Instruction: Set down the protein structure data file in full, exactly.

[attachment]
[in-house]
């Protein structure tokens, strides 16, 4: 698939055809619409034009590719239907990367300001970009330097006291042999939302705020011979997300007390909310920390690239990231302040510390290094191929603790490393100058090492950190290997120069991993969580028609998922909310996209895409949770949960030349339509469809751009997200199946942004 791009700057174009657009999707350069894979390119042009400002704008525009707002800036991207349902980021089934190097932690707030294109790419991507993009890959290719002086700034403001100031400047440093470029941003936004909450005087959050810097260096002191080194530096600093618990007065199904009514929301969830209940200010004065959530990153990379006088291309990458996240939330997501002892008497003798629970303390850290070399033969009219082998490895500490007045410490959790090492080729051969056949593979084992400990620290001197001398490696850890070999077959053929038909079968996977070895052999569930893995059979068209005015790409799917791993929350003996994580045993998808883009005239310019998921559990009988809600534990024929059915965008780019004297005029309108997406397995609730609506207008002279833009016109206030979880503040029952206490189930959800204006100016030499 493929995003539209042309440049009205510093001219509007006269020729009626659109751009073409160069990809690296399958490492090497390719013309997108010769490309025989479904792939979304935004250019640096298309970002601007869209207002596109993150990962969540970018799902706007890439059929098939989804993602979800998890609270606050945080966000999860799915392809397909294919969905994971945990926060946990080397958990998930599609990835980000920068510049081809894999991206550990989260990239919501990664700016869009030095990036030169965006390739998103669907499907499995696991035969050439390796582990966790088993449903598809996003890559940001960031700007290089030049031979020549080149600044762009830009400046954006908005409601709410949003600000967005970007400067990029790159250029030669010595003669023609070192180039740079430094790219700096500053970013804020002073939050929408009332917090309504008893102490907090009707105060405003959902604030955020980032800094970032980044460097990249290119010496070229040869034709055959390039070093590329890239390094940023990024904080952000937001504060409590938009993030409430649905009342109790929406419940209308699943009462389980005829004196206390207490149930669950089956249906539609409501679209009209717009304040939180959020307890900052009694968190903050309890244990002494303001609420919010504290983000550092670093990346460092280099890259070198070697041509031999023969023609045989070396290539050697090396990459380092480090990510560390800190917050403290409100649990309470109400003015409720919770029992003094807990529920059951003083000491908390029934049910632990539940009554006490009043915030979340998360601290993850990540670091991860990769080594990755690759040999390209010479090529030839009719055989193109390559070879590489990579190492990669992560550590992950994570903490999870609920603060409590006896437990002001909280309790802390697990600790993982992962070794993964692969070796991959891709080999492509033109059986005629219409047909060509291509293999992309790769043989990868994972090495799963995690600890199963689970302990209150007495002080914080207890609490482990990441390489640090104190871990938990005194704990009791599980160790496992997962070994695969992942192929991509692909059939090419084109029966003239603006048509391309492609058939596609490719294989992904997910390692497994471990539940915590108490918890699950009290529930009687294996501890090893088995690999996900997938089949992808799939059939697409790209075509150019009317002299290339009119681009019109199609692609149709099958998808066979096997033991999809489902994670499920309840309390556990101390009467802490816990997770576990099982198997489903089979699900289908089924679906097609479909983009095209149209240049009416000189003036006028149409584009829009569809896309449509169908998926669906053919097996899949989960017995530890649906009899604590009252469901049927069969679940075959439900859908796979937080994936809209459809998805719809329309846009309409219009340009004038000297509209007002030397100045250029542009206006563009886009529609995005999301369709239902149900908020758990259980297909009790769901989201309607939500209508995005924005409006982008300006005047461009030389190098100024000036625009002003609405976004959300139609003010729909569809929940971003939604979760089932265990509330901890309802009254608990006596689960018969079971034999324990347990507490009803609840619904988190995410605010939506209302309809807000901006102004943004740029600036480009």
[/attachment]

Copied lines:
[in-house]
């Protein structure tokens, strides 16, 4: 698939055809619409034009590719239907990367300001970009330097006291042999939302705020011979997300007390909310920390690239990231302040510390290094191929603790490393100058090492950190290997120069991993969580028609998922909310996209895409949770949960030349339509469809751009997200199946942004 791009700057174009657009999707350069894979390119042009400002704008525009707002800036991207349902980021089934190097932690707030294109790419991507993009890959290719002086700034403001100031400047440093470029941003936004909450005087959050810097260096002191080194530096600093618990007065199904009514929301969830209940200010004065959530990153990379006088291309990458996240939330997501002892008497003798629970303390850290070399033969009219082998490895500490007045410490959790090492080729051969056949593979084992400990620290001197001398490696850890070999077959053929038909079968996977070895052999569930893995059979068209005015790409799917791993929350003996994580045993998808883009005239310019998921559990009988809600534990024929059915965008780019004297005029309108997406397995609730609506207008002279833009016109206030979880503040029952206490189930959800204006100016030499 493929995003539209042309440049009205510093001219509007006269020729009626659109751009073409160069990809690296399958490492090497390719013309997108010769490309025989479904792939979304935004250019640096298309970002601007869209207002596109993150990962969540970018799902706007890439059929098939989804993602979800998890609270606050945080966000999860799915392809397909294919969905994971945990926060946990080397958990998930599609990835980000920068510049081809894999991206550990989260990239919501990664700016869009030095990036030169965006390739998103669907499907499995696991035969050439390796582990966790088993449903598809996003890559940001960031700007290089030049031979020549080149600044762009830009400046954006908005409601709410949003600000967005970007400067990029790159250029030669010595003669023609070192180039740079430094790219700096500053970013804020002073939050929408009332917090309504008893102490907090009707105060405003959902604030955020980032800094970032980044460097990249290119010496070229040869034709055959390039070093590329890239390094940023990024904080952000937001504060409590938009993030409430649905009342109790929406419940209308699943009462389980005829004196206390207490149930669950089956249906539609409501679209009209717009304040939180959020307890900052009694968190903050309890244990002494303001609420919010504290983000550092670093990346460092280099890259070198070697041509031999023969023609045989070396290539050697090396990459380092480090990510560390800190917050403290409100649990309470109400003015409720919770029992003094807990529920059951003083000491908390029934049910632990539940009554006490009043915030979340998360601290993850990540670091991860990769080594990755690759040999390209010479090529030839009719055989193109390559070879590489990579190492990669992560550590992950994570903490999870609920603060409590006896437990002001909280309790802390697990600790993982992962070794993964692969070796991959891709080999492509033109059986005629219409047909060509291509293999992309790769043989990868994972090495799963995690600890199963689970302990209150007495002080914080207890609490482990990441390489640090104190871990938990005194704990009791599980160790496992997962070994695969992942192929991509692909059939090419084109029966003239603006048509391309492609058939596609490719294989992904997910390692497994471990539940915590108490918890699950009290529930009687294996501890090893088995690999996900997938089949992808799939059939697409790209075509150019009317002299290339009119681009019109199609692609149709099958998808066979096997033991999809489902994670499920309840309390556990101390009467802490816990997770576990099982198997489903089979699900289908089924679906097609479909983009095209149209240049009416000189003036006028149409584009829009569809896309449509169908998926669906053919097996899949989960017995530890649906009899604590009252469901049927069969679940075959439900859908796979937080994936809209459809998805719809329309846009309409219009340009004038000297509209007002030397100045250029542009206006563009886009529609995005999301369709239902149900908020758990259980297909009790769901989201309607939500209508995005924005409006982008300006005047461009030389190098100024000036625009002003609405976004959300139609003010729909569809929940971003939604979760089932265990509330901890309802009254608990006596689960018969079971034999324990347990507490009803609840619904988190995410605010939506209302309809807000901006102004943004740029600036480009």